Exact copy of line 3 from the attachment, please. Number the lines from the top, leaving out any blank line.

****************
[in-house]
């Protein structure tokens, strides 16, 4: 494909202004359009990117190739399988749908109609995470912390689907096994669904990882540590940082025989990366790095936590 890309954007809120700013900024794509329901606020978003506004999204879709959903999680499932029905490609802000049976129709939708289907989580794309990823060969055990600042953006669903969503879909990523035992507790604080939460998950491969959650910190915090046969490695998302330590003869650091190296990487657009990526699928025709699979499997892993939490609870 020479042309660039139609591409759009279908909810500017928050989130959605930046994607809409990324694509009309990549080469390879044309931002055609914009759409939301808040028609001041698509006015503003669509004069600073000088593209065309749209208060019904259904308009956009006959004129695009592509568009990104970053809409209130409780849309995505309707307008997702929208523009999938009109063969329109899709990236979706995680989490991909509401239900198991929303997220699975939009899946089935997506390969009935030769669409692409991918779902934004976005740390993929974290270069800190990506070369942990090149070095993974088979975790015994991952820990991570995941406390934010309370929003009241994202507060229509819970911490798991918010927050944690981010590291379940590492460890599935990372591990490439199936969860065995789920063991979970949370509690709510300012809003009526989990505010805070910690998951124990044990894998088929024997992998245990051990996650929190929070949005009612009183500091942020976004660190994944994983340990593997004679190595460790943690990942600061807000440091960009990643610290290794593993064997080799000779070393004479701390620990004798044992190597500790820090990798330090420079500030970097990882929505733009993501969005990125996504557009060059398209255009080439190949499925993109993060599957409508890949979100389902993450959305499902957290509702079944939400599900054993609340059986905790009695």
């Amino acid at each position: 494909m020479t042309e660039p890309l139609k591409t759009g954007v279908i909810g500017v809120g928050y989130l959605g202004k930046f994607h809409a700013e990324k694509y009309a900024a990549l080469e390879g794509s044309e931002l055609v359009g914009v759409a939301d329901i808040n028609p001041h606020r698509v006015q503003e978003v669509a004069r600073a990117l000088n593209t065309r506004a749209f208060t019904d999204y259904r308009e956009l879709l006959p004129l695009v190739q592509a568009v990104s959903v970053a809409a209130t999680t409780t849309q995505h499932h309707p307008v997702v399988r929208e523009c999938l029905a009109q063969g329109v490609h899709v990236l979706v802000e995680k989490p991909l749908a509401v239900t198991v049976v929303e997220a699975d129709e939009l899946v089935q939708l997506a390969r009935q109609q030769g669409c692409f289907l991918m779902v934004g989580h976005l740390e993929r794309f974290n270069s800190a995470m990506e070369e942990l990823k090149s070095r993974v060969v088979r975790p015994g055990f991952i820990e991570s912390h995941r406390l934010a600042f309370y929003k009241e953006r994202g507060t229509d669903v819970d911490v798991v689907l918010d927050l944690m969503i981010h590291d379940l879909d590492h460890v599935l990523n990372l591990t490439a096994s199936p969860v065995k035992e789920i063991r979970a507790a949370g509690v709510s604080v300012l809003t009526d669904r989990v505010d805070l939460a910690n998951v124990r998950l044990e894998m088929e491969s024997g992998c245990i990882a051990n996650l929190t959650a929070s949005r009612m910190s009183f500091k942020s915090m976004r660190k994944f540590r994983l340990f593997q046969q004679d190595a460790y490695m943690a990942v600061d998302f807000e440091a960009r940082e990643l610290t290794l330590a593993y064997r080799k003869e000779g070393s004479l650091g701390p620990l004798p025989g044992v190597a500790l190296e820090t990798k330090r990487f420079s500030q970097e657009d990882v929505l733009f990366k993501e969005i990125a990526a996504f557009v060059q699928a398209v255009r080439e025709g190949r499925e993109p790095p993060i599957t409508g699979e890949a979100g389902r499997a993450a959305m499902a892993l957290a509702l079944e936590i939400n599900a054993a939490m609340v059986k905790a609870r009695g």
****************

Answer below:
């Amino acid at each position: 494909m020479t042309e660039p890309l139609k591409t759009g954007v279908i909810g500017v809120g928050y989130l959605g202004k930046f994607h809409a700013e990324k694509y009309a900024a990549l080469e390879g794509s044309e931002l055609v359009g914009v759409a939301d329901i808040n028609p001041h606020r698509v006015q503003e978003v669509a004069r600073a990117l000088n593209t065309r506004a749209f208060t019904d999204y259904r308009e956009l879709l006959p004129l695009v190739q592509a568009v990104s959903v970053a809409a209130t999680t409780t849309q995505h499932h309707p307008v997702v399988r929208e523009c999938l029905a009109q063969g329109v490609h899709v990236l979706v802000e995680k989490p991909l749908a509401v239900t198991v049976v929303e997220a699975d129709e939009l899946v089935q939708l997506a390969r009935q109609q030769g669409c692409f289907l991918m779902v934004g989580h976005l740390e993929r794309f974290n270069s800190a995470m990506e070369e942990l990823k090149s070095r993974v060969v088979r975790p015994g055990f991952i820990e991570s912390h995941r406390l934010a600042f309370y929003k009241e953006r994202g507060t229509d669903v819970d911490v798991v689907l918010d927050l944690m969503i981010h590291d379940l879909d590492h460890v599935l990523n990372l591990t490439a096994s199936p969860v065995k035992e789920i063991r979970a507790a949370g509690v709510s604080v300012l809003t009526d669904r989990v505010d805070l939460a910690n998951v124990r998950l044990e894998m088929e491969s024997g992998c245990i990882a051990n996650l929190t959650a929070s949005r009612m910190s009183f500091k942020s915090m976004r660190k994944f540590r994983l340990f593997q046969q004679d190595a460790y490695m943690a990942v600061d998302f807000e440091a960009r940082e990643l610290t290794l330590a593993y064997r080799k003869e000779g070393s004479l650091g701390p620990l004798p025989g044992v190597a500790l190296e820090t990798k330090r990487f420079s500030q970097e657009d990882v929505l733009f990366k993501e969005i990125a990526a996504f557009v060059q699928a398209v255009r080439e025709g190949r499925e993109p790095p993060i599957t409508g699979e890949a979100g389902r499997a993450a959305m499902a892993l957290a509702l079944e936590i939400n599900a054993a939490m609340v059986k905790a609870r009695g």